- Recent Passport photo: Make sure your passport photo is government-compliant. We recommend the G3 Passport & Visa Photobooth mobile app so you can take a compliant photo that you approve.
If Your Child is 16-17
The application process is slightly different for 16 and 17-year-old applicants, even though they are technically still minors. The adult passport with ten-year validity is issued to everyone aged 16 and older. Here’s what you need to get your teen’s passport renewed before they flee the nest:
- Passport Application Form DS-11.
- Proof of citizenship for the child.
- Proof of identity. Your child can use their own driver’s license. Or, if they don’t have one, they can use a parent’s ID instead.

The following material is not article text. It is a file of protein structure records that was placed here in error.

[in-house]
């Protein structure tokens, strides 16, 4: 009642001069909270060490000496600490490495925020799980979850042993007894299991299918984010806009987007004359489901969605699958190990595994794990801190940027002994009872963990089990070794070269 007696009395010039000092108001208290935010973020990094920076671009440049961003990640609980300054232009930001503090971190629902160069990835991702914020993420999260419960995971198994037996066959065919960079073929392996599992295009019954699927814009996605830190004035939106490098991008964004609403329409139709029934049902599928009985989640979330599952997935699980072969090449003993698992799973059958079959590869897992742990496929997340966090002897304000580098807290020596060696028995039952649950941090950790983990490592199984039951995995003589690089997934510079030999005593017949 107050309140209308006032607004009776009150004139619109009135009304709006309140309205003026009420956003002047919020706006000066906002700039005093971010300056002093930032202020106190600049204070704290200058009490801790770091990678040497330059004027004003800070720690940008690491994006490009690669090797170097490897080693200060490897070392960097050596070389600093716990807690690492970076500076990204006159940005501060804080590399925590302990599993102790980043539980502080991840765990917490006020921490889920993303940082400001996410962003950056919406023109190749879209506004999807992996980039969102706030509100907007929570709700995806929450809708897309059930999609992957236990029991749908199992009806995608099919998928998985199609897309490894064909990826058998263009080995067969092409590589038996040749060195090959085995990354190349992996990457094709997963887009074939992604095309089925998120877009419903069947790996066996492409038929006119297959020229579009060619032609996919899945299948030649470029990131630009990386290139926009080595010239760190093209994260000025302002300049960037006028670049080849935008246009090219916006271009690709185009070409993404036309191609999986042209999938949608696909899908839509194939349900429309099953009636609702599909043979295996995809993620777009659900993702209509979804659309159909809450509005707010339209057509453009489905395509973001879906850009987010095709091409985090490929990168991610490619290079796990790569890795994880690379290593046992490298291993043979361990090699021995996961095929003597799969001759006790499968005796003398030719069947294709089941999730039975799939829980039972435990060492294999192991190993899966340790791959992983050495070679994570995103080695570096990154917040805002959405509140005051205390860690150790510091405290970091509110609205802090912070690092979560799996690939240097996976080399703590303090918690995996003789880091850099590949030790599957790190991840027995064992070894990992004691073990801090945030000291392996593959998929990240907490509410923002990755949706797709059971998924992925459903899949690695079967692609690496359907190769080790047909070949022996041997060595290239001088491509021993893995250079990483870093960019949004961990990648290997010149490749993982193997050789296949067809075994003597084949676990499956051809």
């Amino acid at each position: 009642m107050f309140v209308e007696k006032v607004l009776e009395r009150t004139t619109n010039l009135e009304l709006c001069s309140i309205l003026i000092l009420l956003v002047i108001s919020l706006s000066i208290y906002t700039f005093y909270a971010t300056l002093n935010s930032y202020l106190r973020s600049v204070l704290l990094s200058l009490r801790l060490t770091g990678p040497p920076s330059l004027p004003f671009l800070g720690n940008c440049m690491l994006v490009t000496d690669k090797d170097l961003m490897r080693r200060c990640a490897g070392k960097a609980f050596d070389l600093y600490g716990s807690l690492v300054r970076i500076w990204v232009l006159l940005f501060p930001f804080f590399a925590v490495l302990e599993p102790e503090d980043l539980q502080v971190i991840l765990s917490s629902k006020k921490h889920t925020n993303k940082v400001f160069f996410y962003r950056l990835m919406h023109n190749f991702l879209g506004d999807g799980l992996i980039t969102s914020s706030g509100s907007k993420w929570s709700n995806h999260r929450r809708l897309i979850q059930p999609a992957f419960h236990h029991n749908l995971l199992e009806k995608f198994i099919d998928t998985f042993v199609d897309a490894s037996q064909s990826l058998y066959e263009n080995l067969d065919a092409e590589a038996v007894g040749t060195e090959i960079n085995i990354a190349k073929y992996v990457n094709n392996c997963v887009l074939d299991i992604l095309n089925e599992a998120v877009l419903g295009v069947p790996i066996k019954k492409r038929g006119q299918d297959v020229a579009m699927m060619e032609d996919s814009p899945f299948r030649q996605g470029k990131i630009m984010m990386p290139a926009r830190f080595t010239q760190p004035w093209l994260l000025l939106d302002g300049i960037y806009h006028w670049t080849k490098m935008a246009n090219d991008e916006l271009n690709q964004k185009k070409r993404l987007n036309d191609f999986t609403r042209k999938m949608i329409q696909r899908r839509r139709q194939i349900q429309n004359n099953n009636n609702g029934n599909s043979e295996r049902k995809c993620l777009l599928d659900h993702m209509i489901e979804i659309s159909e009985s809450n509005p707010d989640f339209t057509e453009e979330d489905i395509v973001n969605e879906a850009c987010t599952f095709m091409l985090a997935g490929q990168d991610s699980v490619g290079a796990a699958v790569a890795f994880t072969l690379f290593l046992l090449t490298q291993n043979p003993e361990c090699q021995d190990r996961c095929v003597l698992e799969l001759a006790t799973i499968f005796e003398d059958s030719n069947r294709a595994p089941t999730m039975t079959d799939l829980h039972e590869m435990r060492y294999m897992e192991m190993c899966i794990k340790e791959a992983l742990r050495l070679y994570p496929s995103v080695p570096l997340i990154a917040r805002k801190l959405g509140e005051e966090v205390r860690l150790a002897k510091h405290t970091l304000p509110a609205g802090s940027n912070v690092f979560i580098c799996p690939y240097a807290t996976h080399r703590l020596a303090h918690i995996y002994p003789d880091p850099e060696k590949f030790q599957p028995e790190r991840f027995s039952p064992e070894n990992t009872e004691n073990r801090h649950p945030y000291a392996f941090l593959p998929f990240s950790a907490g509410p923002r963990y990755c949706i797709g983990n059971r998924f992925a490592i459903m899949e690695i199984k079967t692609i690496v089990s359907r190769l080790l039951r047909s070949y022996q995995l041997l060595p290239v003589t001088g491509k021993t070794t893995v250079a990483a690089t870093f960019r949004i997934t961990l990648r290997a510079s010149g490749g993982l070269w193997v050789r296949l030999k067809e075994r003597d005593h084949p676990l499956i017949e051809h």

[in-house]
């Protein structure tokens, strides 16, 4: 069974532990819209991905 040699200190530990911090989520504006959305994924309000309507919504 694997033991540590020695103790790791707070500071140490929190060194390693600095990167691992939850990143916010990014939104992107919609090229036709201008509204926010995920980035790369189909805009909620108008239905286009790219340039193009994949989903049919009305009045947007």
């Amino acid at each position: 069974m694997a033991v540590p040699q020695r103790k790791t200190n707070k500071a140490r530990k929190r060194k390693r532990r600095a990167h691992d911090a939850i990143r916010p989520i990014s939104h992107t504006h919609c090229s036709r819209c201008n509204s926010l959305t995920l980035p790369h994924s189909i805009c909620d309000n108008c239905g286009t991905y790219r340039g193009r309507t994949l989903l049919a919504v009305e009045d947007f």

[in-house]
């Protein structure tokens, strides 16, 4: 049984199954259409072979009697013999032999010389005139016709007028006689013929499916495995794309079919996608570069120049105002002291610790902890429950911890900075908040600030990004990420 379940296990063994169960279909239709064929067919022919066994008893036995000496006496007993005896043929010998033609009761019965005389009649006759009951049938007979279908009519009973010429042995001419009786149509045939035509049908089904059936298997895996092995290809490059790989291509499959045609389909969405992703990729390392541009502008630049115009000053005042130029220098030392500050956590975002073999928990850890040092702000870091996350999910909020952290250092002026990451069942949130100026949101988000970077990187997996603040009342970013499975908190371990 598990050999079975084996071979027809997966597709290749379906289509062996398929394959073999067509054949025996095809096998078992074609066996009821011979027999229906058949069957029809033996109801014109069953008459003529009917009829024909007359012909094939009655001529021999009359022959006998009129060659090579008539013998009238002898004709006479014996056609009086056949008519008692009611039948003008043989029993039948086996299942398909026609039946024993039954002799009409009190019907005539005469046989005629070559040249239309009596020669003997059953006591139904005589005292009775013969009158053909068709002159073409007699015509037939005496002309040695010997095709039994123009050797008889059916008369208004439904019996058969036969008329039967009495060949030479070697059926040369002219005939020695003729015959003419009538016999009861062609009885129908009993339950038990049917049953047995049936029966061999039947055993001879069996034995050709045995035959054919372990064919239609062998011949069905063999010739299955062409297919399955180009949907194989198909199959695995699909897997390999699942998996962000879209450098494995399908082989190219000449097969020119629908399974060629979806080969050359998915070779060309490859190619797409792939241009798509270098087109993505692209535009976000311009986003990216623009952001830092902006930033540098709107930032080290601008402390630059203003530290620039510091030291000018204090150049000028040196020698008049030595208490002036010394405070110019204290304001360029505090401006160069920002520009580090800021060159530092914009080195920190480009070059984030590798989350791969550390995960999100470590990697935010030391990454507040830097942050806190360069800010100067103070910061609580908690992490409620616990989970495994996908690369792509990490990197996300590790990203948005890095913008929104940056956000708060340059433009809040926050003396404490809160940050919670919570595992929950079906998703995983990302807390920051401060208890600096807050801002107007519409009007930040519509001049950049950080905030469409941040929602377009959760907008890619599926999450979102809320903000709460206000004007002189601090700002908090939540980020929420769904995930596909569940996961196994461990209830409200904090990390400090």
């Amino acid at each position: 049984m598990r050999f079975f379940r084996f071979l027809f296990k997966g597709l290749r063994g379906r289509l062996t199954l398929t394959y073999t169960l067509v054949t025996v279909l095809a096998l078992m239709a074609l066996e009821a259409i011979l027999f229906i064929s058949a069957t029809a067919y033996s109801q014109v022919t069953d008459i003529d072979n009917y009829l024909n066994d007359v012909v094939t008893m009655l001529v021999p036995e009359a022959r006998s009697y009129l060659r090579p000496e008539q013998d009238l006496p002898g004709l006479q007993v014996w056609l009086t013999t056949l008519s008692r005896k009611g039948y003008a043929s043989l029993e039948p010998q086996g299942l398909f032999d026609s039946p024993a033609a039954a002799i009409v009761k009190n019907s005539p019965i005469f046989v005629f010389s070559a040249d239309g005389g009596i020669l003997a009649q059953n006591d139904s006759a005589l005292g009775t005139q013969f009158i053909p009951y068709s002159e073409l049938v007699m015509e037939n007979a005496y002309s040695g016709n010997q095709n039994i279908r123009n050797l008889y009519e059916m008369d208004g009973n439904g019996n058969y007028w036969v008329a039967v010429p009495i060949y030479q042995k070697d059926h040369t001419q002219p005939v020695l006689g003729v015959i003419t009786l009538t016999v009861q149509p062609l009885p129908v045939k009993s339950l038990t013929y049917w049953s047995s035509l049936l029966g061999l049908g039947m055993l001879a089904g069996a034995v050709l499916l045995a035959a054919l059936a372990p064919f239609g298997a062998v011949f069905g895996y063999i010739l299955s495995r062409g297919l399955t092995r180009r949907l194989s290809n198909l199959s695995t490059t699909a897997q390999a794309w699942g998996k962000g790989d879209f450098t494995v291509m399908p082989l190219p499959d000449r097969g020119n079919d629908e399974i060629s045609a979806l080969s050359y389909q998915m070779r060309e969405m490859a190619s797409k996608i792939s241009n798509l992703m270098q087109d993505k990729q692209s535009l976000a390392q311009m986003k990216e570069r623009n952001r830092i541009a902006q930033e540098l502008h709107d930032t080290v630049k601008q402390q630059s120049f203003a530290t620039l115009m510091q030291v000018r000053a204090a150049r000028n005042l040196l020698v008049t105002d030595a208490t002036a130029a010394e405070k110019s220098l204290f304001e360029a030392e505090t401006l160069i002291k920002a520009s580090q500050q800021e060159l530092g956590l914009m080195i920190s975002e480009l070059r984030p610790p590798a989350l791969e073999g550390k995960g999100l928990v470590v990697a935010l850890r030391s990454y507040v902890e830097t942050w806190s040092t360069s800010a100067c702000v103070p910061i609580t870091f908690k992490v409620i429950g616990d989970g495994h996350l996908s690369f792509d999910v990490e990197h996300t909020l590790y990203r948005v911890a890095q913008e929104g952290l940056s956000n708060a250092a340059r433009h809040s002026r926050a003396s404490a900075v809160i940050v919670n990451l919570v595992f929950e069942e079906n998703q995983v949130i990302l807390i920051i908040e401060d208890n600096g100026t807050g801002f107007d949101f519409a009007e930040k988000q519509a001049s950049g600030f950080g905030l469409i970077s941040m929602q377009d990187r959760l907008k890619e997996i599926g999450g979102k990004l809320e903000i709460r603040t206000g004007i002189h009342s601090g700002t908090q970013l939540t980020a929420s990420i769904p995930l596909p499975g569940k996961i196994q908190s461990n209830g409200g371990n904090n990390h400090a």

- Parental consent: For older teens, only one parent has to tag along to give consent.
- Recent Passport photo: Make sure the passport photo is government-compliant.
Step 2: Find a passport office.
Most people apply at a post office, but there are often passport offices in libraries and local government buildings, as well. Use this tool from the Department of State for a complete list of passport offices near you. At the passport office, you’ll meet with a passport acceptance agent who will review your documents, take your payment, and watch you sign the application form. Then, they’ll send the completed application to the Department of State for processing.
Step 3: Pay the application fee.
Passport government fees vary depending on the age and speed desired for the passport.
Here’s what you’ll pay for a child under 16:
- Passport book: $100 application fee plus a $35 execution fee.
- Passport card: $15 application fee plus a $35 execution fee.
- Passport book and card: $115 application fee plus a $35 execution fee.